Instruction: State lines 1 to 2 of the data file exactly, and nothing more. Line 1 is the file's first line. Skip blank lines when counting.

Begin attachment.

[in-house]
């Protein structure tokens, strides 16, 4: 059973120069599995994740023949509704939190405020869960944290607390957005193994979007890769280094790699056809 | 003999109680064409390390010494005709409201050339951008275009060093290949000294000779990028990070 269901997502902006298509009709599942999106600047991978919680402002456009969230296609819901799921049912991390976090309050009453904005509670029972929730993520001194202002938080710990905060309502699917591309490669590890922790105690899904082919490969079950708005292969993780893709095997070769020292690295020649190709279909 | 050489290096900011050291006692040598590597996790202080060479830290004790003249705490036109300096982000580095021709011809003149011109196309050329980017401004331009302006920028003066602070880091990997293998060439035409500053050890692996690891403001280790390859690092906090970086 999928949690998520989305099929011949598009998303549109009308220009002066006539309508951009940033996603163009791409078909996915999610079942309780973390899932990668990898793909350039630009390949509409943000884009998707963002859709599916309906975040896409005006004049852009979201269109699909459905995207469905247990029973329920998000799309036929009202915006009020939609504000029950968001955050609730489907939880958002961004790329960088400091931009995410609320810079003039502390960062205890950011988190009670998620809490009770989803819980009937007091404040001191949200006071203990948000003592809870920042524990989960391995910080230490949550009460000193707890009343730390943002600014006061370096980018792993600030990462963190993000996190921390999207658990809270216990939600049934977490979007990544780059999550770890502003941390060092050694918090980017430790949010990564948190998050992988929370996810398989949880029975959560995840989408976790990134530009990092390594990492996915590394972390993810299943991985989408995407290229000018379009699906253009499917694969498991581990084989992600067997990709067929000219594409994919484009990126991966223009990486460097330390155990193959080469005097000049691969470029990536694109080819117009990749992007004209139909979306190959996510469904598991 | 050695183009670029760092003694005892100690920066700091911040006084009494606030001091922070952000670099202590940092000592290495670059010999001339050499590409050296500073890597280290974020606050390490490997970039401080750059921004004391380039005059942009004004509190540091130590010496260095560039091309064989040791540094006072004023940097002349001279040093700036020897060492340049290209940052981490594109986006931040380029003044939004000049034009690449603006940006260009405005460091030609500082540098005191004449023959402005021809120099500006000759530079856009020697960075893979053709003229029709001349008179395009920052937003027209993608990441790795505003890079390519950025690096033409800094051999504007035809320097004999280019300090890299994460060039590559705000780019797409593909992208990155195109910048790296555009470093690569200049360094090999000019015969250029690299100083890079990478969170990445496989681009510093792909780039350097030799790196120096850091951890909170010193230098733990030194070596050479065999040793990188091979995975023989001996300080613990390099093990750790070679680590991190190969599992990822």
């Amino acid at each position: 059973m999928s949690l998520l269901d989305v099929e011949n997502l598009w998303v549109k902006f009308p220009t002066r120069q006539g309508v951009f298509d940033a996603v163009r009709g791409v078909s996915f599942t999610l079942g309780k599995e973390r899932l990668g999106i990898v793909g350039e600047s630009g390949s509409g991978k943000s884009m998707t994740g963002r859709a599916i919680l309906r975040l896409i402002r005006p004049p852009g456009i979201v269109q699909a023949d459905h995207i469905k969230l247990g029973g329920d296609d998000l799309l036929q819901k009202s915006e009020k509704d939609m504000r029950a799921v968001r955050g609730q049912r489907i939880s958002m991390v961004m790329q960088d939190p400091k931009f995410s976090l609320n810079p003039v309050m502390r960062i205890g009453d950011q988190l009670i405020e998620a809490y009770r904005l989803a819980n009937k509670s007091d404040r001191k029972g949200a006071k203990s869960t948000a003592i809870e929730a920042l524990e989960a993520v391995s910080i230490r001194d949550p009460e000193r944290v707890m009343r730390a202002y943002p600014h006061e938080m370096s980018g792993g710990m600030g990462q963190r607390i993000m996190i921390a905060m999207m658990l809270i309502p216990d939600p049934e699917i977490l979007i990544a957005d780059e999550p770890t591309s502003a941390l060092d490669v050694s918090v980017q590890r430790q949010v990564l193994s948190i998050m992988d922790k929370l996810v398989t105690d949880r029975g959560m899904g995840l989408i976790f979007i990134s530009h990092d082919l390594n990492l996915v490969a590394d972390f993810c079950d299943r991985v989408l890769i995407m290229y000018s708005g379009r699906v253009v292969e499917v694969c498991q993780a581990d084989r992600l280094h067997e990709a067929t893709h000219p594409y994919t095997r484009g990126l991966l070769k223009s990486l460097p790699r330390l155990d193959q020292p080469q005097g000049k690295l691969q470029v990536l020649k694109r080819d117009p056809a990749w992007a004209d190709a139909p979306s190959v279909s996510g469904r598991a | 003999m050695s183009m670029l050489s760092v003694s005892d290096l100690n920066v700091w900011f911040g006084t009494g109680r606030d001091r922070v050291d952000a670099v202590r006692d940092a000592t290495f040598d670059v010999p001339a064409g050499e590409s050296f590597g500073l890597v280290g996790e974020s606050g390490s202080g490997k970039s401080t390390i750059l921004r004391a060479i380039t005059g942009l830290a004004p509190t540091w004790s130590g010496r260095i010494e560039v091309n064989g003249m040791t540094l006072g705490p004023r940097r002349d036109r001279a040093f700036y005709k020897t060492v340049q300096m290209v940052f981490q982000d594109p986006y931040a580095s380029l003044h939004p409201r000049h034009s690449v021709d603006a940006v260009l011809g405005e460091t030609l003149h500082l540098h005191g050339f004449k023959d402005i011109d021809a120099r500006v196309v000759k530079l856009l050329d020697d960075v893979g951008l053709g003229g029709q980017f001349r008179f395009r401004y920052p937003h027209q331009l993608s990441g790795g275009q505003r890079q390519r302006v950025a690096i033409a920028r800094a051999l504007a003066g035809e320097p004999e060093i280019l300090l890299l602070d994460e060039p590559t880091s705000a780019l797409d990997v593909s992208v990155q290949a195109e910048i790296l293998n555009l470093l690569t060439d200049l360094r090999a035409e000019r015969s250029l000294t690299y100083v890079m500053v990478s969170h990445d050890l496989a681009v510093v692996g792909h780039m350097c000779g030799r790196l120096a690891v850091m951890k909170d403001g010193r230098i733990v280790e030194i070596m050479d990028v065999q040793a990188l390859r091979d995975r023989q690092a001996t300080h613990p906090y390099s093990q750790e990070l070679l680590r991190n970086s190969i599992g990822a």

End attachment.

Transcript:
[in-house]
């Protein structure tokens, strides 16, 4: 059973120069599995994740023949509704939190405020869960944290607390957005193994979007890769280094790699056809 | 003999109680064409390390010494005709409201050339951008275009060093290949000294000779990028990070 269901997502902006298509009709599942999106600047991978919680402002456009969230296609819901799921049912991390976090309050009453904005509670029972929730993520001194202002938080710990905060309502699917591309490669590890922790105690899904082919490969079950708005292969993780893709095997070769020292690295020649190709279909 | 050489290096900011050291006692040598590597996790202080060479830290004790003249705490036109300096982000580095021709011809003149011109196309050329980017401004331009302006920028003066602070880091990997293998060439035409500053050890692996690891403001280790390859690092906090970086 999928949690998520989305099929011949598009998303549109009308220009002066006539309508951009940033996603163009791409078909996915999610079942309780973390899932990668990898793909350039630009390949509409943000884009998707963002859709599916309906975040896409005006004049852009979201269109699909459905995207469905247990029973329920998000799309036929009202915006009020939609504000029950968001955050609730489907939880958002961004790329960088400091931009995410609320810079003039502390960062205890950011988190009670998620809490009770989803819980009937007091404040001191949200006071203990948000003592809870920042524990989960391995910080230490949550009460000193707890009343730390943002600014006061370096980018792993600030990462963190993000996190921390999207658990809270216990939600049934977490979007990544780059999550770890502003941390060092050694918090980017430790949010990564948190998050992988929370996810398989949880029975959560995840989408976790990134530009990092390594990492996915590394972390993810299943991985989408995407290229000018379009699906253009499917694969498991581990084989992600067997990709067929000219594409994919484009990126991966223009990486460097330390155990193959080469005097000049691969470029990536694109080819117009990749992007004209139909979306190959996510469904598991 | 050695183009670029760092003694005892100690920066700091911040006084009494606030001091922070952000670099202590940092000592290495670059010999001339050499590409050296500073890597280290974020606050390490490997970039401080750059921004004391380039005059942009004004509190540091130590010496260095560039091309064989040791540094006072004023940097002349001279040093700036020897060492340049290209940052981490594109986006931040380029003044939004000049034009690449603006940006260009405005460091030609500082540098005191004449023959402005021809120099500006000759530079856009020697960075893979053709003229029709001349008179395009920052937003027209993608990441790795505003890079390519950025690096033409800094051999504007035809320097004999280019300090890299994460060039590559705000780019797409593909992208990155195109910048790296555009470093690569200049360094090999000019015969250029690299100083890079990478969170990445496989681009510093792909780039350097030799790196120096850091951890909170010193230098733990030194070596050479065999040793990188091979995975023989001996300080613990390099093990750790070679680590991190190969599992990822």